Almost All of the Pennsylvania Turnpike Now Has a 70 MPH Speed Limit

Starting this week, the speed limit on almost all of the Pennsylvania Turnpike rises to 70 miles per hour.

Photo | Pa. Internet News Service

Photo | Pa. Internet News Service

Gather ’round, children, for this tale of yore: Time was, the maximum speed for Pennsylvanians was 55 miles per hour. You’d head out in a Pontiac or a Saturn or an Oldsmobile, and cruise the interstate highways. But if you went more than 55 miles per hour, you were speeding.

Okay, it wasn’t really that long ago — even though those three makes of cars are long gone. But not only is the 55 miles per hour speed limit gone from Pennsylvania, you don’t even have to drive 65 miles per hour on some roads. After a successful pilot program, the Pennsylvania Department of Transportation announced today that the speed limit has been raised to 70 miles per hour on most of the Pennsylvania Turnpike.

“Before moving ahead, we looked very closely at a number of factors, such as speed and traffic data and the physical characteristics of the highways, in deciding where 70 mph limits could be safely permitted,” PennDOT Secretary Leslie S. Richards said in a release.

70 mph map - Pennsylvania

Map via PennDOT

On Tuesday, crews will begin replacing 65 mph signs with 70 mph ones, installing additional 70 mph signs and putting up warning signs before the remaining areas where the speed limit drops from 70 mph to 55 mph. The remaining 55 mph sections on the PA Turnpike are between Bensalem and the end of the turnpike, the eastern slope of the Allegheny Mountain, the turnpike’s five tunnels and “mainline” toll plazas that stretch across barrier lanes (Mid County, for example). Work zones will also have a 55 mph speed limit; tunnels will have a 40 mph speed limit during maintenance.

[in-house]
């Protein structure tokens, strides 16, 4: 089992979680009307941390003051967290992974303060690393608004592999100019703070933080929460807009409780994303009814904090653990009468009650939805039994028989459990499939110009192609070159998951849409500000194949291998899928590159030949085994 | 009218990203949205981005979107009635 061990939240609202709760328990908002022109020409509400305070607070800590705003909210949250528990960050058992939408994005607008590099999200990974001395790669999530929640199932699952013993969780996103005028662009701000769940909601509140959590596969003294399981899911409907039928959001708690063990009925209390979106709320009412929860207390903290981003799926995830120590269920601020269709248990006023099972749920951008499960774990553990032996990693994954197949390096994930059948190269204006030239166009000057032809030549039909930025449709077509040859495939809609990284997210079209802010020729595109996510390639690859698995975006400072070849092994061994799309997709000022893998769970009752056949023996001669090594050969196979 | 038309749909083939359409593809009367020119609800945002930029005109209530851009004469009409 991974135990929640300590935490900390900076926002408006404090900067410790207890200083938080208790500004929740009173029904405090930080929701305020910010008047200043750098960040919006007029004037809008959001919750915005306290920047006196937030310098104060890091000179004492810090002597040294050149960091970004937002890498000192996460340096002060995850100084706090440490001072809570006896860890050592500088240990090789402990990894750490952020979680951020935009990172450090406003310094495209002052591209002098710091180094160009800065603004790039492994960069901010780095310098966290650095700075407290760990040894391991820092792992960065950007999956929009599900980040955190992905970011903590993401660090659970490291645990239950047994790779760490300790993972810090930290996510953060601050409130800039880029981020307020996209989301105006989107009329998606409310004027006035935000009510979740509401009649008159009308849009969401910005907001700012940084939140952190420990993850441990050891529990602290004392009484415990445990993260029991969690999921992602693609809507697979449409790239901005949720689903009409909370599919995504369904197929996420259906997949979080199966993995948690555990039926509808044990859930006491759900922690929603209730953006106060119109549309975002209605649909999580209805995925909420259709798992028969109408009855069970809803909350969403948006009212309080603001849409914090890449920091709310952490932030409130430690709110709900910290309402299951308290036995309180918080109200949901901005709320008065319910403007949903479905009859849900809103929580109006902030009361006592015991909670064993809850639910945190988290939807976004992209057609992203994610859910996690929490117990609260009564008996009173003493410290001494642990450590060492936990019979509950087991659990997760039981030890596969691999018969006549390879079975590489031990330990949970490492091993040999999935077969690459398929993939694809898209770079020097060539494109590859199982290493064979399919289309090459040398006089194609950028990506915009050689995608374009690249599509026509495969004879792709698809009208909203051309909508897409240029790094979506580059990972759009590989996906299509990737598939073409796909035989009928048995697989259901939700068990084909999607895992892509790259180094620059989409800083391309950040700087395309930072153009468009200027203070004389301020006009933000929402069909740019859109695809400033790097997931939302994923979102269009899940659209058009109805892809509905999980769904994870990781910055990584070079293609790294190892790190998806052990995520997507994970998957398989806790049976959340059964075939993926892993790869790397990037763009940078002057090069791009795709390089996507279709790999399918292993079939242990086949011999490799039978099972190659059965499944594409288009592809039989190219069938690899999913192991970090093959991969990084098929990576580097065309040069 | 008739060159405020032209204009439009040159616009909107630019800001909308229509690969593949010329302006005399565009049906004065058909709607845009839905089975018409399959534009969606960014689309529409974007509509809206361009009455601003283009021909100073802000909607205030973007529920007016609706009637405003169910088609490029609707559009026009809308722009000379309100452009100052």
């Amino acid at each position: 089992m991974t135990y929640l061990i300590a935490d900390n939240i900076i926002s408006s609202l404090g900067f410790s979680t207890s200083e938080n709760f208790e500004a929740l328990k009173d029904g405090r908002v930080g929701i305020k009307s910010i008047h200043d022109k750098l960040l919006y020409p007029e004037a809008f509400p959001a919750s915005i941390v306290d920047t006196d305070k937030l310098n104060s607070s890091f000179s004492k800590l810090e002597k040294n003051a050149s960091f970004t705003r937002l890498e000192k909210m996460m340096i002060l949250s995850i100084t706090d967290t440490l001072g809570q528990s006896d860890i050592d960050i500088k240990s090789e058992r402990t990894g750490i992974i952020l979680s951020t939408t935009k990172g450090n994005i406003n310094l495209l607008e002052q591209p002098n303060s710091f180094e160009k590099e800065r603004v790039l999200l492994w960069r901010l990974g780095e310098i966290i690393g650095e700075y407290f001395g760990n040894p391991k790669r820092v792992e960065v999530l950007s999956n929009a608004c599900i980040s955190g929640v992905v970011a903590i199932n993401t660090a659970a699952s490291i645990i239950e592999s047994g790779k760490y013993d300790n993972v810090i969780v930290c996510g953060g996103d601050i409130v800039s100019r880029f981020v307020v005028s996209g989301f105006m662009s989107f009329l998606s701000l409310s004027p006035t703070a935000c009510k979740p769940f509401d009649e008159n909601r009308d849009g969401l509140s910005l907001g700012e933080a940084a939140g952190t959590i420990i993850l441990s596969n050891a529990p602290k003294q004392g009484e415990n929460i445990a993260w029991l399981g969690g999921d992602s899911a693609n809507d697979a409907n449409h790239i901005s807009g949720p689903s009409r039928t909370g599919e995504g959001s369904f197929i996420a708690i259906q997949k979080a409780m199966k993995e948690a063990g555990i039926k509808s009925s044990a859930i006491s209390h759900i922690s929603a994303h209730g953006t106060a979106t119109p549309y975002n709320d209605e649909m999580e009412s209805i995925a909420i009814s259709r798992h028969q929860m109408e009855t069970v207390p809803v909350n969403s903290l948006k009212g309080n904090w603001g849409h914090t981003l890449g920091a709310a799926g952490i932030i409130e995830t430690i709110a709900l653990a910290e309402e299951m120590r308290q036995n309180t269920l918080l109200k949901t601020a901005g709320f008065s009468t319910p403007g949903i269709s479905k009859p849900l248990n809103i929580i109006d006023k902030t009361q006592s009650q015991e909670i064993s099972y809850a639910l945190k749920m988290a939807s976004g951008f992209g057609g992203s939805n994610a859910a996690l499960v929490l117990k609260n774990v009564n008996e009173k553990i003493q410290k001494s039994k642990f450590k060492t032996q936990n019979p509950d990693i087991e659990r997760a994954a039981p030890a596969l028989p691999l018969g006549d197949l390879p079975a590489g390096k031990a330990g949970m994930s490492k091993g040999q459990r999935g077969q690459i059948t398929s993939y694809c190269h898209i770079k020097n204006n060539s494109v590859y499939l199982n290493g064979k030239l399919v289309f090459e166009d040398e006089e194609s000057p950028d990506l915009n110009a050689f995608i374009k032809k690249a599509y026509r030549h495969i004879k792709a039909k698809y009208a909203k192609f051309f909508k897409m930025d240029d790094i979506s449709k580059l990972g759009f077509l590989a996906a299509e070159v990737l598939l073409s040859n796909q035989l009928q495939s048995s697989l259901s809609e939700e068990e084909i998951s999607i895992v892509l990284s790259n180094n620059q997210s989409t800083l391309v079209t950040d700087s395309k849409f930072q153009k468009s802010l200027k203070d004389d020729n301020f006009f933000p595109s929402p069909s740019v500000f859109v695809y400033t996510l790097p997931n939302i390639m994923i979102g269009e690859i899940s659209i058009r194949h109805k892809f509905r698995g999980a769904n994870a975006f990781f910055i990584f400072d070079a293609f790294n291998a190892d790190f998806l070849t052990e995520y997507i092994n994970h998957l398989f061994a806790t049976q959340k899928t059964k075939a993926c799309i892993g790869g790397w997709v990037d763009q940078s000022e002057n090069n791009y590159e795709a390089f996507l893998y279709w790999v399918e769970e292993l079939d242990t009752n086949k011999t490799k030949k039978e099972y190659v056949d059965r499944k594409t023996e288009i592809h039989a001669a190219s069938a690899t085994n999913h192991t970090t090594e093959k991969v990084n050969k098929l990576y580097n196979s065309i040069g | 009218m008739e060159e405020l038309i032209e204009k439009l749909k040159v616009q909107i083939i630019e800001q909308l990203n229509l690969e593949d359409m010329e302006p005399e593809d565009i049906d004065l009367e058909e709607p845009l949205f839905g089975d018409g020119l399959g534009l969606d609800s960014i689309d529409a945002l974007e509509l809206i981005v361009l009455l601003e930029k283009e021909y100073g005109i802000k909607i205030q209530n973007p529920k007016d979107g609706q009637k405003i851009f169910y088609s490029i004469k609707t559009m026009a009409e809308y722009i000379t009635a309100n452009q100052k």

Act 89 of 2013, the highway transportation funding bill, allowed for the speed limit to be raised to 70 mph after safety studies were done and approved. PennDOT says it raised the limits to 70 mph in selected locations of the Turnpike, Interstate 80 and Interstate 380 in August 2014, and that no significant increase in crashes was found.

“Motorists should not look at this change as consent to speed; in fact, it’s as vital as ever to drive sensibly, to avoid distractions and to buckle up,” PA Turnpike Chairman Sean Logan said. “And remember, 70 mph — or any posted speed limit for that matter — is the maximum speed; you should drive slower when traffic, weather or road conditions demand it.”

Some researchers have concerns about rising speed limits across the country. (The federal government repealed the law setting a 55 mph maximum speed limit partially in the 1980s, then fully in 1995.) The Insurance Institute for Highway Safety told the Reading Eagle “fatalities would rise about 8 percent” if the speed limit were increased from 65 mph to 70 mph.

The Pennsylvania Turnpike Commission says it actually saw a small decrease in crashes in areas with the 70 mph limit, and no increase in fatalities.

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